2015 Check-In – Have you updated your policies and documents?

Echeckarlier this year, we posted a checklist outlining key issues and action items for compliance in 2015. With the first quarter coming to a close, we want to remind you of a few important items from that checklist that required changes to your policies and practices, as well as alert you to a new item that requires immediate action.

Change FMLA policy to reflect same-sex spouses.

Effective March 27, 2015, the definition of “spouse” under the FMLA will be amended so that an eligible employee in a legal same-sex marriage will be allowed to take FMLA leave for his or her spouse. Make sure that you change your FMLA policies and practices to reflect this new definition.

Confirm employment applications and processes comply with “Ban the Box.”

As of the first of this year, Illinois employers must wait until an interview has been granted (or, if no interview, until a conditional offer of employment has been made) before asking about criminal history. New Jersey’s new law, effective earlier this month, requires companies to wait even longer. Employers hiring in these states — as well as in other states with similar laws — should ensure that employment applications do not contain criminal background questions and that questions regarding criminal background are not asked until it’s legal to do so.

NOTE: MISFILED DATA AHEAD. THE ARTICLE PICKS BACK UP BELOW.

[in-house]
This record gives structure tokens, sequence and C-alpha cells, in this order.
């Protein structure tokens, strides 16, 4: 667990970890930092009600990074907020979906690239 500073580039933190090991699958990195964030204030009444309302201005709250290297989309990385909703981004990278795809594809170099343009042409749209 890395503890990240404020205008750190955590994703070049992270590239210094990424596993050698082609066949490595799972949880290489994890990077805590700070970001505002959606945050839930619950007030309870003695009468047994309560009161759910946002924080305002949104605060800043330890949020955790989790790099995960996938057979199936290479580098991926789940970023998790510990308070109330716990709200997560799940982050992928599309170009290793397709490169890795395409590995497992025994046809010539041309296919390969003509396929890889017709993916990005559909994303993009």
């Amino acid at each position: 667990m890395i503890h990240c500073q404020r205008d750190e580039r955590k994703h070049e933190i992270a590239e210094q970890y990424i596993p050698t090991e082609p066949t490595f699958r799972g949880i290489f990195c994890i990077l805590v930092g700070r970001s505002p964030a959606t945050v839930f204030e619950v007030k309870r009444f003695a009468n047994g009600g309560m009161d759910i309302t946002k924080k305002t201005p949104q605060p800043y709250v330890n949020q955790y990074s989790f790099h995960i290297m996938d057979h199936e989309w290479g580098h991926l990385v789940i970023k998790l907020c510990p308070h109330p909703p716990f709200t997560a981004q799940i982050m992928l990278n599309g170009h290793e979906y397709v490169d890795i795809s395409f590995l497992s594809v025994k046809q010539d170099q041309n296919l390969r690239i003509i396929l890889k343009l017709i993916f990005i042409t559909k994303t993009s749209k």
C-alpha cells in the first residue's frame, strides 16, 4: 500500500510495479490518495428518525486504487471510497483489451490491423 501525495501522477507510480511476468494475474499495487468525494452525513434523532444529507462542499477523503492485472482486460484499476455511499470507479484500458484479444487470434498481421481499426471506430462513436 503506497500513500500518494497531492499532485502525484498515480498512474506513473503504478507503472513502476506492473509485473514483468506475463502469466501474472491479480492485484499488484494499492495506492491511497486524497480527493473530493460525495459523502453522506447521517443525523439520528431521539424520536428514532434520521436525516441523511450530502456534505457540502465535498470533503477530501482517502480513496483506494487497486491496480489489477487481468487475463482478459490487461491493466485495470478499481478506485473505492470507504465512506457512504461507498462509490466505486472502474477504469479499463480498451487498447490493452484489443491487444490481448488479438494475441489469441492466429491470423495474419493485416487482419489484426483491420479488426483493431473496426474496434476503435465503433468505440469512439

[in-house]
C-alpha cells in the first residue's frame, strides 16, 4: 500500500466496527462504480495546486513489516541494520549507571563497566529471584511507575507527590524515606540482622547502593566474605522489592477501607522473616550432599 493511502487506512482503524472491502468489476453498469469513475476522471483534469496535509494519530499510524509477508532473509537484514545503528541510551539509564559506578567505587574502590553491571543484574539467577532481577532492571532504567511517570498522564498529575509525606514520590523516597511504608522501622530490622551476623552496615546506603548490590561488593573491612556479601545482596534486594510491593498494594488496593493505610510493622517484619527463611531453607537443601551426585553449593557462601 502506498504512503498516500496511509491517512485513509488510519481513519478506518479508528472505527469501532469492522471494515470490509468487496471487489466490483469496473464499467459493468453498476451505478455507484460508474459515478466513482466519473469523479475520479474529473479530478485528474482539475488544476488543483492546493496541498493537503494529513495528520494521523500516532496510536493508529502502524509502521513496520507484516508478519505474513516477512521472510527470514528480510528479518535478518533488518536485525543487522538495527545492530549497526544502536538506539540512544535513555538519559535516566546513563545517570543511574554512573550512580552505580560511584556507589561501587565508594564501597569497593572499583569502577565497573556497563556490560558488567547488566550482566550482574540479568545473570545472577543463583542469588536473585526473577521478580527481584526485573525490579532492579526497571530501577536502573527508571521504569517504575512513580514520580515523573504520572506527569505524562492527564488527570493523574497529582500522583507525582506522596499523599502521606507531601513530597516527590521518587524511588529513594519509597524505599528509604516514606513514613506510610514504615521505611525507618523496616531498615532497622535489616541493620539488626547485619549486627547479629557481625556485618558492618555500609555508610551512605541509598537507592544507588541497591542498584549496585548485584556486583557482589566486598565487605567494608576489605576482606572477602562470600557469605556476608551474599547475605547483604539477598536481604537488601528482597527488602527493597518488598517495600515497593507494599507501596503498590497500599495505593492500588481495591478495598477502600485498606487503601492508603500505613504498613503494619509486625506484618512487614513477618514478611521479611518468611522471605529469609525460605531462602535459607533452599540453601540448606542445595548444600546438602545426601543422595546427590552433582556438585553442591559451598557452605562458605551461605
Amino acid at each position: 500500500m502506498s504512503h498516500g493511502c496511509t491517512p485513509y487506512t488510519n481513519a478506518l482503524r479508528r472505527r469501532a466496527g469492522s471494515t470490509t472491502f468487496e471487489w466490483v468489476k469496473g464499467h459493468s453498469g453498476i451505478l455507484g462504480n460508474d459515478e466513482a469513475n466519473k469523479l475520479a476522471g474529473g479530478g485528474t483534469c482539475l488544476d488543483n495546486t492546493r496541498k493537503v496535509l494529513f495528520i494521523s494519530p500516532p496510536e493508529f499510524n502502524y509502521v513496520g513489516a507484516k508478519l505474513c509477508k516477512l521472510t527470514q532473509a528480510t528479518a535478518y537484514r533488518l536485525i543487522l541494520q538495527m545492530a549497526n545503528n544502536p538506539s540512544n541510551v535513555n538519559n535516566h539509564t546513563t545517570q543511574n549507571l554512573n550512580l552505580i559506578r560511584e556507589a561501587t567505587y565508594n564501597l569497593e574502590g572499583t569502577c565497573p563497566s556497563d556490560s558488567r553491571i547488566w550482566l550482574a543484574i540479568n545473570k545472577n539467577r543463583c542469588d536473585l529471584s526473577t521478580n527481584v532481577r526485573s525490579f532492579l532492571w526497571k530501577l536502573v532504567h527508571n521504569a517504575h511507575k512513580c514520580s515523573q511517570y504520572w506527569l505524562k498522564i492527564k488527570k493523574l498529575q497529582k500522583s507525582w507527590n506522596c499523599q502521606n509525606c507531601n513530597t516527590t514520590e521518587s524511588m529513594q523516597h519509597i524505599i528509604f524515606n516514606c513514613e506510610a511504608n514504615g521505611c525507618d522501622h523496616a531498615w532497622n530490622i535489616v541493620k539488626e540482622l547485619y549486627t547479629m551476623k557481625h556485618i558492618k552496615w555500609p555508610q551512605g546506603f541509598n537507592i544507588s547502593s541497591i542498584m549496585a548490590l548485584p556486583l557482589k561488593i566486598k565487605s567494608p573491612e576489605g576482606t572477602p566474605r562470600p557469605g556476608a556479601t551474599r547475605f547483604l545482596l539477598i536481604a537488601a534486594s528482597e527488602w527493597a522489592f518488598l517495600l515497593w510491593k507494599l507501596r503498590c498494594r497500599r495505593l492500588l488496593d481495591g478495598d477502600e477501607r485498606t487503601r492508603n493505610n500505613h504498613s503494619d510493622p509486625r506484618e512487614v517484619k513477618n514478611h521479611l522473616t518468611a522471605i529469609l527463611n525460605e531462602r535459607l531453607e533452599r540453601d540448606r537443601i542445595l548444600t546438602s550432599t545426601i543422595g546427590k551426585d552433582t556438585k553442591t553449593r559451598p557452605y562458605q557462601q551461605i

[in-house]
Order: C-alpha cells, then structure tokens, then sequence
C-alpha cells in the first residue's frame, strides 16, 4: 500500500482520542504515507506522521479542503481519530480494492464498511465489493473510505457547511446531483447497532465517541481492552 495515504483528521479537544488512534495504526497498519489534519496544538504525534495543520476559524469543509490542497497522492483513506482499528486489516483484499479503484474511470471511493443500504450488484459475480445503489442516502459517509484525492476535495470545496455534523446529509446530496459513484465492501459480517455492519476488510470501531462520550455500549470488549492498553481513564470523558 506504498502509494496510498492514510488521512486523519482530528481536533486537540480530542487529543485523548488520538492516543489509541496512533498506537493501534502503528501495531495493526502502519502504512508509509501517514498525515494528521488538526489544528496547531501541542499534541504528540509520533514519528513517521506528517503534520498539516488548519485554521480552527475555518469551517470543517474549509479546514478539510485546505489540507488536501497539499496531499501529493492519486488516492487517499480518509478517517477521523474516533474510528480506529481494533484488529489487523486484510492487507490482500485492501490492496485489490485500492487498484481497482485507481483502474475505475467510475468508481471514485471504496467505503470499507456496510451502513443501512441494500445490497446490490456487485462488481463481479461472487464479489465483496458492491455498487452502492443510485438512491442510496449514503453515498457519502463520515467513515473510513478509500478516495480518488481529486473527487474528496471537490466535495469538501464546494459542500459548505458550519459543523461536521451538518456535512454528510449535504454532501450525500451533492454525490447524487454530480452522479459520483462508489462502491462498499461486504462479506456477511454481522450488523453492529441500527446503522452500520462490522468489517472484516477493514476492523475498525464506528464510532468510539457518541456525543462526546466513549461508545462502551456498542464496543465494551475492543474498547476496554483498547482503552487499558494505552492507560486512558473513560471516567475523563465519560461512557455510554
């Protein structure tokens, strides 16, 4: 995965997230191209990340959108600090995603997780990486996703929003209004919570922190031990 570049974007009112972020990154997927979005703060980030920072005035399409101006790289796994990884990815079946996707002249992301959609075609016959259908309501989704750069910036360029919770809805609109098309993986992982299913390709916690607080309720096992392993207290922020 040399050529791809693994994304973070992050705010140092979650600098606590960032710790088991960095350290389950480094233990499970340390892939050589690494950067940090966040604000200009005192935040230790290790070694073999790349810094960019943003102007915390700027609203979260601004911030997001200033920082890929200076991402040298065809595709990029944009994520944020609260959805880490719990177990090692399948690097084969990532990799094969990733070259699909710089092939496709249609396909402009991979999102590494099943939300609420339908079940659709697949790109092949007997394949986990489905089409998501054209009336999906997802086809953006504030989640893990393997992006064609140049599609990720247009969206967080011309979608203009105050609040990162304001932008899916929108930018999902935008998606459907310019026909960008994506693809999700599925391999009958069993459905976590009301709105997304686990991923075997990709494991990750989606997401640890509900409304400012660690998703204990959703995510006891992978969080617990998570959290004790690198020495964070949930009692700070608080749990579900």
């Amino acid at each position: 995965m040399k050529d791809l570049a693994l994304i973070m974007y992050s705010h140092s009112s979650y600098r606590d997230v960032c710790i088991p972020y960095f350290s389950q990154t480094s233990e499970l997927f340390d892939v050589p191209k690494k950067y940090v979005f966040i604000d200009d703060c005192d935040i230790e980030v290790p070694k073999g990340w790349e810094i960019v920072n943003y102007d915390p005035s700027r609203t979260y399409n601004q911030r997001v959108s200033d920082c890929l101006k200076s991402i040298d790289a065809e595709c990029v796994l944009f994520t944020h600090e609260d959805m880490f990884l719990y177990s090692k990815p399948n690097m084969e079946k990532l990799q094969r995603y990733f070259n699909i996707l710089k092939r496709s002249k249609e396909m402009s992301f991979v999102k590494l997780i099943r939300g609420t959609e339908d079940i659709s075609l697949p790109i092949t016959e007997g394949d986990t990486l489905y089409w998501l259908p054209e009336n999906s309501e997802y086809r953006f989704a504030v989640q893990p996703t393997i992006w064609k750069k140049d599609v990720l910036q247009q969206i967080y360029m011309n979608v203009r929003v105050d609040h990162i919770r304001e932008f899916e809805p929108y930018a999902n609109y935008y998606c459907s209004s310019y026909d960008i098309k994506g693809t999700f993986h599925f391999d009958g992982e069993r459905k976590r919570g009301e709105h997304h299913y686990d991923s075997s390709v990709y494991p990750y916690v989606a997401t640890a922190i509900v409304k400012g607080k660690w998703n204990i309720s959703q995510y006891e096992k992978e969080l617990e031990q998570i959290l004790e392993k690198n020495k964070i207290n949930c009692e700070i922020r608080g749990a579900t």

Comply with new Illinois pregnancy accommodation rules and notice requirements.

As of January 1st, Employers in Illinois are required to provide reasonable accommodations to pregnant employees and applicants who ask for them, to post a notice in the workplace regarding pregnancy accommodation rights, and to include language relating to such rights in their handbooks. Make sure your team is aware of these requirements and that any necessary changes to policies and practices have been made.

Are You Ready for 2015?

checkEach year, LP’s Labor & Employment Practice Group is pleased to provide a short checklist of steps that all companies should consider taking to measure their readiness for the coming year. We hope that you find this 2015 Labor and Employment Law Checklist a helpful guide to best practices for the year ahead.

2015 Labor and Employment Law Compliance Checklist

Are You Ready for 2014?

checkLaws are always changing and can sneak up on even the most aware companies. Each year, LP’s Labor & Employment Practice Group is pleased to offer a short checklist of items all companies should consider to improve their readiness, avoid litigation, meet compliance obligations, and stay current with best practices in 2014. We hope you find this 2014 Labor and Employment Law Compliance Checklist to be a helpful guide for the year ahead.

2014 Labor and Employment Law Compliance Checklist